The future of TV will be on the web

Enthusiasts bet that consumers — particularly affluent, tech-savvy ones who are cable and satellite companies’ best customers — will take to Internet video. PricewaterhouseCoopers forecasts sales of necessary high-speed connections to rocket past today’s 35 million homes to 62 million in 2009( in the US). In recent weeks:

  • Scripps, which owns Home & Garden Television (HGTV) and the Food Network, said it will launch 10 Web channels by the end of 2006, beginning with one for kitchen design.
  • AOL, which recently served live video from Live 8 concerts, will partner in a joint venture announced Tuesday to offer live music and comedy online, as well as via satellite and other platforms. Also in the Network Live venture: XM Satellite Radio and Anschutz Corp.’s AEG, an arena owner and event promoter.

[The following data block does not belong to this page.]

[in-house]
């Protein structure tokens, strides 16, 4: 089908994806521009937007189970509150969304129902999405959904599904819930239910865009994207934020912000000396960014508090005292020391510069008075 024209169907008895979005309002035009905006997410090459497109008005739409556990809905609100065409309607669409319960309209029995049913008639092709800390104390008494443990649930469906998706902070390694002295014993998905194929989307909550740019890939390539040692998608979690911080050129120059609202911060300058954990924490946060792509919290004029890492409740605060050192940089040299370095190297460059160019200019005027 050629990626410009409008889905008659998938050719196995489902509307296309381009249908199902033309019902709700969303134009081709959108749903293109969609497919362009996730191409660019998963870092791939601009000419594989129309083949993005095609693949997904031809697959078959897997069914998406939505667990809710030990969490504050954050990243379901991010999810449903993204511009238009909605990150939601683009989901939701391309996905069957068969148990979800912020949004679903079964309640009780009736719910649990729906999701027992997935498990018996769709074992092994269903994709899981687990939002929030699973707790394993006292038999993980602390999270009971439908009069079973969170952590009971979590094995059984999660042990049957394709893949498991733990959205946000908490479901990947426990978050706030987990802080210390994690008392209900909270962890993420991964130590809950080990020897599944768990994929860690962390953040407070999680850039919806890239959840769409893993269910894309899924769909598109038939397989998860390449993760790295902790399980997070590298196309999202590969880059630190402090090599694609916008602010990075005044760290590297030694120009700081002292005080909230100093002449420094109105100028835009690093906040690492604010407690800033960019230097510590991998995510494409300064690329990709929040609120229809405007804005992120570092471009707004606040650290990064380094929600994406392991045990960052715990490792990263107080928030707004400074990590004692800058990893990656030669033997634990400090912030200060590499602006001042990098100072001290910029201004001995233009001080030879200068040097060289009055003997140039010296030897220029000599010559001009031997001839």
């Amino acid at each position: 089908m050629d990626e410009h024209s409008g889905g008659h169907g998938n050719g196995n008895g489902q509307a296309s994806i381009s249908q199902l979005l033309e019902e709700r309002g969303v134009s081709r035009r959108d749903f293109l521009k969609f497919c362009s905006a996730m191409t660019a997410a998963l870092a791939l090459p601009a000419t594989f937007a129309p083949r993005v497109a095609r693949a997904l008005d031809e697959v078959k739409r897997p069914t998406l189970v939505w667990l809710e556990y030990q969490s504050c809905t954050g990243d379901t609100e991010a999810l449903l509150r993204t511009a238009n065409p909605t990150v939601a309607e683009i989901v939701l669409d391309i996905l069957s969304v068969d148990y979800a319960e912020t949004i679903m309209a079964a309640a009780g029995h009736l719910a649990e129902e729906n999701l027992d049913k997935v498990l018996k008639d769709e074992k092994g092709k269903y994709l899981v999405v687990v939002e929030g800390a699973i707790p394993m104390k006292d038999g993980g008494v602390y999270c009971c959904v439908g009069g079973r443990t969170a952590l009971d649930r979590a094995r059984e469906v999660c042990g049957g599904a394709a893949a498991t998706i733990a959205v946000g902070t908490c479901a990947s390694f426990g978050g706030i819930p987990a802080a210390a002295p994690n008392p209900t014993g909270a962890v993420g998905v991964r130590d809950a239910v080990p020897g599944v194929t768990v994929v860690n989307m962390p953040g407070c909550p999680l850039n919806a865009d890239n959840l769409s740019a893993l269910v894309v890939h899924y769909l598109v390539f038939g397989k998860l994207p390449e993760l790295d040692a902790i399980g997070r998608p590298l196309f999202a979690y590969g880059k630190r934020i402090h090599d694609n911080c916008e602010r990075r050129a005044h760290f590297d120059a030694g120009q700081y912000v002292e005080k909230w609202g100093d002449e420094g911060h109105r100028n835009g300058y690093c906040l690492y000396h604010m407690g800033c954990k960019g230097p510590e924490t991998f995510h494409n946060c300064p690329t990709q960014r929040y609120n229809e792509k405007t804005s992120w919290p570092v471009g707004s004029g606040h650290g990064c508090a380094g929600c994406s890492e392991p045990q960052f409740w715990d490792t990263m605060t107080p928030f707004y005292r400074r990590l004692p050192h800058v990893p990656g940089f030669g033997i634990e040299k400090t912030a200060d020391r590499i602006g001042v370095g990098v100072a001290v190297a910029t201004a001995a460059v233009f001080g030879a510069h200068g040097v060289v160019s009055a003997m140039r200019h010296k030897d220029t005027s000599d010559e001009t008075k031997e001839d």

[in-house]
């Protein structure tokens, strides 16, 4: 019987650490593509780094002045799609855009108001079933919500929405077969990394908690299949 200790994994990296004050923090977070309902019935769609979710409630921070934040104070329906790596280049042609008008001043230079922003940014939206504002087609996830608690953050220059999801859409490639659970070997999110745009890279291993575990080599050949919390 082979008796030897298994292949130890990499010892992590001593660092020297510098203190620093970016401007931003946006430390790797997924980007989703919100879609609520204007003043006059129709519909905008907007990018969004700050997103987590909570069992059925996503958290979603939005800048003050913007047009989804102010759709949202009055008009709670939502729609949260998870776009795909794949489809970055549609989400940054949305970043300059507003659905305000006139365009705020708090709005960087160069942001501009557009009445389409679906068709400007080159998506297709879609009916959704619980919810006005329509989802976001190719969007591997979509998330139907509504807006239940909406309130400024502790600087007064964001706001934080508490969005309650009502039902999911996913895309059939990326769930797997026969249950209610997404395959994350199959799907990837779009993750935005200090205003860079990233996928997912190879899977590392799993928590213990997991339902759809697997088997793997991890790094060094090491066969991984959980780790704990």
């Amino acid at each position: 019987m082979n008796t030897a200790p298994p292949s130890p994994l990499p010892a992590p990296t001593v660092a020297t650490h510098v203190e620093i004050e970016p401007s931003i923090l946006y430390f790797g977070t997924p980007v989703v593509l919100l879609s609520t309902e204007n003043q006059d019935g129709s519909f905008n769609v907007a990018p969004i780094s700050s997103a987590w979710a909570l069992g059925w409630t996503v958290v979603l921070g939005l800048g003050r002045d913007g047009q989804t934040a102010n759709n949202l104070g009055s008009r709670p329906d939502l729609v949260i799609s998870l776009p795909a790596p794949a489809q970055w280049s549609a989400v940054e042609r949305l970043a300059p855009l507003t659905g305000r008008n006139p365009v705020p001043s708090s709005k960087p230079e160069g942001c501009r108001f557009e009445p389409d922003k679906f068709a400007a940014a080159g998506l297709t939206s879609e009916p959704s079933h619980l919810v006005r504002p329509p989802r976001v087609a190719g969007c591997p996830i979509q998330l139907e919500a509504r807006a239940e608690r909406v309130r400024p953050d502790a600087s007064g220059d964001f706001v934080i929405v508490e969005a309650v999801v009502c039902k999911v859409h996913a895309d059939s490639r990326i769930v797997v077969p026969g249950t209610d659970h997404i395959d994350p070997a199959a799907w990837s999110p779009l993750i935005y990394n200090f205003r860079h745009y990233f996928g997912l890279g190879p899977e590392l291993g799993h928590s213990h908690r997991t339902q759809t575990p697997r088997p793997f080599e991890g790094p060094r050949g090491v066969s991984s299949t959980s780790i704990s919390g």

• At Viacom, cable channel Nickelodeon launched TurboNick, a Web site with episodes of cartoons including SpongeBob SquarePants and Rugrats. Viacom’s VH1 also introduced VSpot, which will show the season opener of The Surreal Life before the TV channel.
  • CNN ditched its nearly $5-a-month subscription fee to rely on ad support for a site with beefed-up programming. It plans a broader subscription service this fall.

"There’s going to be television out the wazoo," CNN/US president Jonathan Klein says. He ran online video service The FeedRoom before CNN hired him last fall.

"It’ll be pausable, searchable, with all the customizable on-demand advantages of the Internet. It’s a future that’s not very far away."

Read more

thro’ USA Today

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